when looking at our forecasts for the gold price in years to come. Of course we go into
much more depth and analysis with each of these factors, but they briefly highlight
some of the main considerations we contend with. In addition we look at other commodities
and price comparisons and the political agendas of future Prime Ministers, Presidents and
Kings. Please tune into our next video of this series
which will be released on Friday. We hope you have found this video interesting
and informative and if so, please give it a thumb up and share it on twitter. Also kindly
visit our website at www.illuminatisilver.com and look at our Facebook page which is updated
daily at www.facebook.com/illuminatisilver Disclaimer: Illuminati Silver owners come from a background
of Banking, International Wealth Management and Economics. Having now retired from these
worlds we are not qualified to give investment advice. Therefore, this and other productions
must not be deemed to be giving such advice and merely represent the personal views of
its owners.

31 Comments

  1. 1. Central banks buy Gold and give the peeps paper money to use.2. The Chinese government tells it's people to buy Gold…and our government leaders here in the U.S tells it's people to go shopping and buy shoes to help the economy. In the long run who will be better off? You guys can ponder on that one. Excellent video,thank you.

  2. 1980- $54 ish 2011- $49 ish, 2042- $43 ish. Still worth the wait, you will not see interest rate rises before then. UK readers who buy silver, www.celticgold.ee VAT free silver delivered to your door cheaper than anyone else I can find. Let me know if you can find cheaper in the UK. If Silver falls below $9 I think it will be hard to buy it. May be wrong. Keep the good videos up.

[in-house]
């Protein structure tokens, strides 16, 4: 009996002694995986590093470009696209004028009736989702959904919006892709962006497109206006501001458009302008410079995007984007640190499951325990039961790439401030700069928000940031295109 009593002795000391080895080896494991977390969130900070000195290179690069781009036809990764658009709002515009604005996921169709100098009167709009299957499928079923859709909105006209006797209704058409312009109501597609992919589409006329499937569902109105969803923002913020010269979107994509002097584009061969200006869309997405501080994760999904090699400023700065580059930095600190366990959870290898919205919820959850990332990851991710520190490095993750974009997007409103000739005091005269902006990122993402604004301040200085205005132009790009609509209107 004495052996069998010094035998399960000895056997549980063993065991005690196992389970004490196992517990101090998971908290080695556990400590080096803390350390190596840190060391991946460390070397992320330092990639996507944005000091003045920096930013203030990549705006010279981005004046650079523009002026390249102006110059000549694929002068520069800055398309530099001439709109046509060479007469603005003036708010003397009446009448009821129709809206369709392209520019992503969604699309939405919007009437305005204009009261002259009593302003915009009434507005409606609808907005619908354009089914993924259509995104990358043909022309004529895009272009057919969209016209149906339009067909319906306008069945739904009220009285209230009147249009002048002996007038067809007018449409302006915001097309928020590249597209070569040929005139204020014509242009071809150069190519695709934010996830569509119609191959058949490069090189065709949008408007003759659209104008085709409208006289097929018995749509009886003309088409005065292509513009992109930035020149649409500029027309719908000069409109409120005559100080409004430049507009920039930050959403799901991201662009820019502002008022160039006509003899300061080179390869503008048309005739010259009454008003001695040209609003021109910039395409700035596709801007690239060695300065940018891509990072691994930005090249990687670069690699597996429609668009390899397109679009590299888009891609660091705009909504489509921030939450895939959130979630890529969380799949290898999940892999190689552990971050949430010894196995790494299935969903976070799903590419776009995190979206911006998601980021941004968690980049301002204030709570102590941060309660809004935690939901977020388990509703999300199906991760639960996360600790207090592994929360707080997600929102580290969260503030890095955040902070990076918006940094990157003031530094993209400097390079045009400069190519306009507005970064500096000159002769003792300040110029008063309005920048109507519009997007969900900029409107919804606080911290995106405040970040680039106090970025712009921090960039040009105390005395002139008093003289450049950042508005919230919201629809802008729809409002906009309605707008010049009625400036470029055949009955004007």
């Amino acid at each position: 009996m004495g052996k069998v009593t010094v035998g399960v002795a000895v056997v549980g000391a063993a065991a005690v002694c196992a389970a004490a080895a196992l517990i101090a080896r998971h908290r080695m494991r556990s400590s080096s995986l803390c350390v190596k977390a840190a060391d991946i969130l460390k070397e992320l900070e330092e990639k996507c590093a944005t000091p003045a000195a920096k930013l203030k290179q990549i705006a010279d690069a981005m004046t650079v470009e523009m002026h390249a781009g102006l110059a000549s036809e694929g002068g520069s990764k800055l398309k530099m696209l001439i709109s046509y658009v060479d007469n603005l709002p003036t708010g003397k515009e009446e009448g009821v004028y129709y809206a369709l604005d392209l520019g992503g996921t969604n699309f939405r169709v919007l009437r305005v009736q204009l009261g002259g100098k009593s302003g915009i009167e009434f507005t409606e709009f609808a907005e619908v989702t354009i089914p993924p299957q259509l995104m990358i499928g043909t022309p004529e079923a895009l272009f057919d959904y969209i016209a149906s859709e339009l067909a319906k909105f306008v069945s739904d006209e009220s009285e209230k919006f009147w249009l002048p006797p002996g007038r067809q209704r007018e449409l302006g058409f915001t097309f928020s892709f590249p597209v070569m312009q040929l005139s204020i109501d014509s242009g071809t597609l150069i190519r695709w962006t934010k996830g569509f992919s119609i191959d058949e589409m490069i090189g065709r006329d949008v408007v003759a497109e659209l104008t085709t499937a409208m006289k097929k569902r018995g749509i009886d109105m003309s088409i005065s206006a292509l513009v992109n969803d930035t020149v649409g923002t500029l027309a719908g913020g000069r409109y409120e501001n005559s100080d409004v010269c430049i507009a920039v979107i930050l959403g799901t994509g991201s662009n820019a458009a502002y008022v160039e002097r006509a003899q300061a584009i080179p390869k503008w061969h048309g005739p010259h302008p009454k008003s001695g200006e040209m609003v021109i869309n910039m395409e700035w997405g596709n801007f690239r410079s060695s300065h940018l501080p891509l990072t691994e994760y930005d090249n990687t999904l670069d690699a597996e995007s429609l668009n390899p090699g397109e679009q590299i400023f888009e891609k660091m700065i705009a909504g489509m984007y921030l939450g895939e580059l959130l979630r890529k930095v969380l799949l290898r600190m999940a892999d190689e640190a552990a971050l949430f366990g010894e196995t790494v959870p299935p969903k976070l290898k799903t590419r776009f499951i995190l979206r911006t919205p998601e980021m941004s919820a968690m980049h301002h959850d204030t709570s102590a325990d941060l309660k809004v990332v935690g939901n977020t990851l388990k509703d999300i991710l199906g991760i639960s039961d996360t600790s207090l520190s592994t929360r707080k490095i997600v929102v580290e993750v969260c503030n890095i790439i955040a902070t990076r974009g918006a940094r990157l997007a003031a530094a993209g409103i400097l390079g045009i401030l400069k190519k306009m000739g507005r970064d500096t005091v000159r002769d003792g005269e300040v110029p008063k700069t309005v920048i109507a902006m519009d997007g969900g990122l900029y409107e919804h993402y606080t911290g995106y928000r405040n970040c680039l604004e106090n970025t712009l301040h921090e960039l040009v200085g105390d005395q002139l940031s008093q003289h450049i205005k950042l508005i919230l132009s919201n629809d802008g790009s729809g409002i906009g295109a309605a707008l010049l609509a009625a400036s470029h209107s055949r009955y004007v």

3. Nice bullet points. Can't wait for the silver video on Friday. According to the internet rumor mill, Friday is the BIG DAY. The COLLAPSE. Each new scare produces less enthusiasm in me. Now I'm like, ho hum, TEOTWAWKI again.

  4. Under point 9, you might have added that production costs are strongly influenced by the price of oil, because mining is energy intensive. Historically, the oil/gold ratio has traded within a fairly narrow range, though that no longer holds now.

  5. How about $1300+ gold by end Feb and $65+ silver by end May? It's all guess work really isn't it? By the way, that's an interesting Biblical (visual) reference. There's more to it than meets the eye, methinks.

  6. I find more people seem to think on buying gold or silver as an investment. not to preserve their wealth. WoW! only fools by gold and silver thinking they are going to make a big profit.

  7. No ones knows the future…

    But more and more people feel something is not okay,people complain about the great news that bombarding us in the media but in real life things are not like the news tells the people…